Tuesday March 9th, 2010

David Foster Wallace Doodles on Cormac McCarthy’s Face

suttreeThe Harry Ransom Center at The University of Texas at Austin is home to the collected papers of Joyce, Samuel Beckett, Norman Mailer, Doris Lessing, James Salter, and many others. Now it’s also home to the archive of David Foster Wallace. The press release announcing the news says:

The archive contains manuscript materials for Wallace’s books, stories and essays; research materials; Wallace’s college and graduate school writings; juvenilia, including poems, stories and letters; teaching materials and books.

Highlights include handwritten notes and drafts of his critically acclaimed “Infinite Jest,” the earliest appearance of his signature “David Foster Wallace” on “Viking Poem,” written when he was six or seven years old, a copy of his dictionary with words circled throughout and his heavily annotated books by Don DeLillo, Cormac McCarthy, John Updike and more than 40 other authors.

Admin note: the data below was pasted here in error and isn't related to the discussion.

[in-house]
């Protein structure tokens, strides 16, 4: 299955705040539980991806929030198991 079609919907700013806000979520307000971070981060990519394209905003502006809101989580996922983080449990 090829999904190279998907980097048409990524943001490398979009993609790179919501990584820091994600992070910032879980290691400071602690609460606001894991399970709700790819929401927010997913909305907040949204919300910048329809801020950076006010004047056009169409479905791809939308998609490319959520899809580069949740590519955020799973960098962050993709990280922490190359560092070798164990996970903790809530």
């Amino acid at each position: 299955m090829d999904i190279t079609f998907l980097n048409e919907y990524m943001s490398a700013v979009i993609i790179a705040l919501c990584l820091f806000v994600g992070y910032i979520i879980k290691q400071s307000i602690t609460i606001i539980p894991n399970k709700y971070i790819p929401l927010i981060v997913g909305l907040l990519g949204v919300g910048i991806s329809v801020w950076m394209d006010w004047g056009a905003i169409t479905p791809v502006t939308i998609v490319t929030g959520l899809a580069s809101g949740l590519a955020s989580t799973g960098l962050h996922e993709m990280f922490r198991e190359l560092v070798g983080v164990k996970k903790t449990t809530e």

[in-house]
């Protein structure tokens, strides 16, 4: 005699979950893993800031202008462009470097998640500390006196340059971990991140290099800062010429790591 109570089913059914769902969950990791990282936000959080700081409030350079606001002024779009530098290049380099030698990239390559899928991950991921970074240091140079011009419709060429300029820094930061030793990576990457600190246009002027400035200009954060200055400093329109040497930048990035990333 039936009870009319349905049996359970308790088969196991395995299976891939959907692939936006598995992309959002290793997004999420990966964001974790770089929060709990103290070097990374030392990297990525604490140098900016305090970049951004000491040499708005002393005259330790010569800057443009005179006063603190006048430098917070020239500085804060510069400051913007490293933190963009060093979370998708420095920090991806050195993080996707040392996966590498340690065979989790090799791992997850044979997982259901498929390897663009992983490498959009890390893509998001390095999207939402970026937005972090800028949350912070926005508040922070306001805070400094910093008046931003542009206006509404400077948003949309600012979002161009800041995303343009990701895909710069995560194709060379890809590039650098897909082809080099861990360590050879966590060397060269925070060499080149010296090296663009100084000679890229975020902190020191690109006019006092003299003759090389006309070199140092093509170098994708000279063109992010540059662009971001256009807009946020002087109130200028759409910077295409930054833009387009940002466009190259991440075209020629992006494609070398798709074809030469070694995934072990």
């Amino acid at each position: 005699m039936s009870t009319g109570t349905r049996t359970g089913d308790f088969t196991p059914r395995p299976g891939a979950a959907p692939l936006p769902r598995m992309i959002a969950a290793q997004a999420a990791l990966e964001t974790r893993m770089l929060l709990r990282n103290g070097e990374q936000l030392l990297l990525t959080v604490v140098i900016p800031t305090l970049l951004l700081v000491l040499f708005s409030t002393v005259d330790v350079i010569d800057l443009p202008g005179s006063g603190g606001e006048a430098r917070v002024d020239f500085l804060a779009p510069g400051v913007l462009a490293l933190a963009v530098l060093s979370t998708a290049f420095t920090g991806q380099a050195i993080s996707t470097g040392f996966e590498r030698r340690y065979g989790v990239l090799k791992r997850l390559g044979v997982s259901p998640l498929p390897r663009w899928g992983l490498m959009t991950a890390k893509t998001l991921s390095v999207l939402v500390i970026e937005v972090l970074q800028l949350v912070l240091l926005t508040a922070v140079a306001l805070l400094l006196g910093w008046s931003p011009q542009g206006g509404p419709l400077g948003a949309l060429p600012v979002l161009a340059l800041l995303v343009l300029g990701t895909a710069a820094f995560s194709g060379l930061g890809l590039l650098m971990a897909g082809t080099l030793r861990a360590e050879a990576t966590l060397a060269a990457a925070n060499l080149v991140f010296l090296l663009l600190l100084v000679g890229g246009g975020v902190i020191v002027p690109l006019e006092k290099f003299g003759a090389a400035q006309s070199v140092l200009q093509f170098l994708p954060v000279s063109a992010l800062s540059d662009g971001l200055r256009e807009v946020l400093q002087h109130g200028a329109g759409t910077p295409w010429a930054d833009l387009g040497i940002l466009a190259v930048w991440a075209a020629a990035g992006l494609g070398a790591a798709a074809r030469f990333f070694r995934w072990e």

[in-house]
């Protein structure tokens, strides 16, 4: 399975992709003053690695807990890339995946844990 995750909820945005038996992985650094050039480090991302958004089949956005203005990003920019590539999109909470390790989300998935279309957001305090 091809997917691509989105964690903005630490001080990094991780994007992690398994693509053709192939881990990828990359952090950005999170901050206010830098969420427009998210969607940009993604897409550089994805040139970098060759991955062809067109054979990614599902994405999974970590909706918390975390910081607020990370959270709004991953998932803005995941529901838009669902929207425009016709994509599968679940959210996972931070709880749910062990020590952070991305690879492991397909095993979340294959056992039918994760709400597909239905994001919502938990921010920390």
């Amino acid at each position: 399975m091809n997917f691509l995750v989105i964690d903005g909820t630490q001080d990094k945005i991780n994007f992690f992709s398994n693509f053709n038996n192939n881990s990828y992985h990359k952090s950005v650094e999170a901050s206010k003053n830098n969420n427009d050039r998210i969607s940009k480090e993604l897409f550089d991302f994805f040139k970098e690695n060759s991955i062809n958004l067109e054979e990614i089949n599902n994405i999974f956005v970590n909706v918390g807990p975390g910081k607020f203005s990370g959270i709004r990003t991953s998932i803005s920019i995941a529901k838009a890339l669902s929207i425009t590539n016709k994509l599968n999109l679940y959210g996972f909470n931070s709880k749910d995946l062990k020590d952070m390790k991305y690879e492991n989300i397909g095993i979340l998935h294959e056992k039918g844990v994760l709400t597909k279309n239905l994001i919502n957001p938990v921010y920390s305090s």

The Center already offers a great preview of the material online, including an essay by Molly Schwartzburg about Wallace’s Infinite Jest-related annotations in a book about cinema; a partial list of the words Wallace circled in the dictionary; and a great selection of the insides of his books, including a hilarious copy of Suttree by Cormac McCarthy, in which Wallace not only wrote on the inside cover “set-up is slow — does not set stage” but mischievously drew eyeglasses, a mustache, and fangs on McCarthy’s author photo.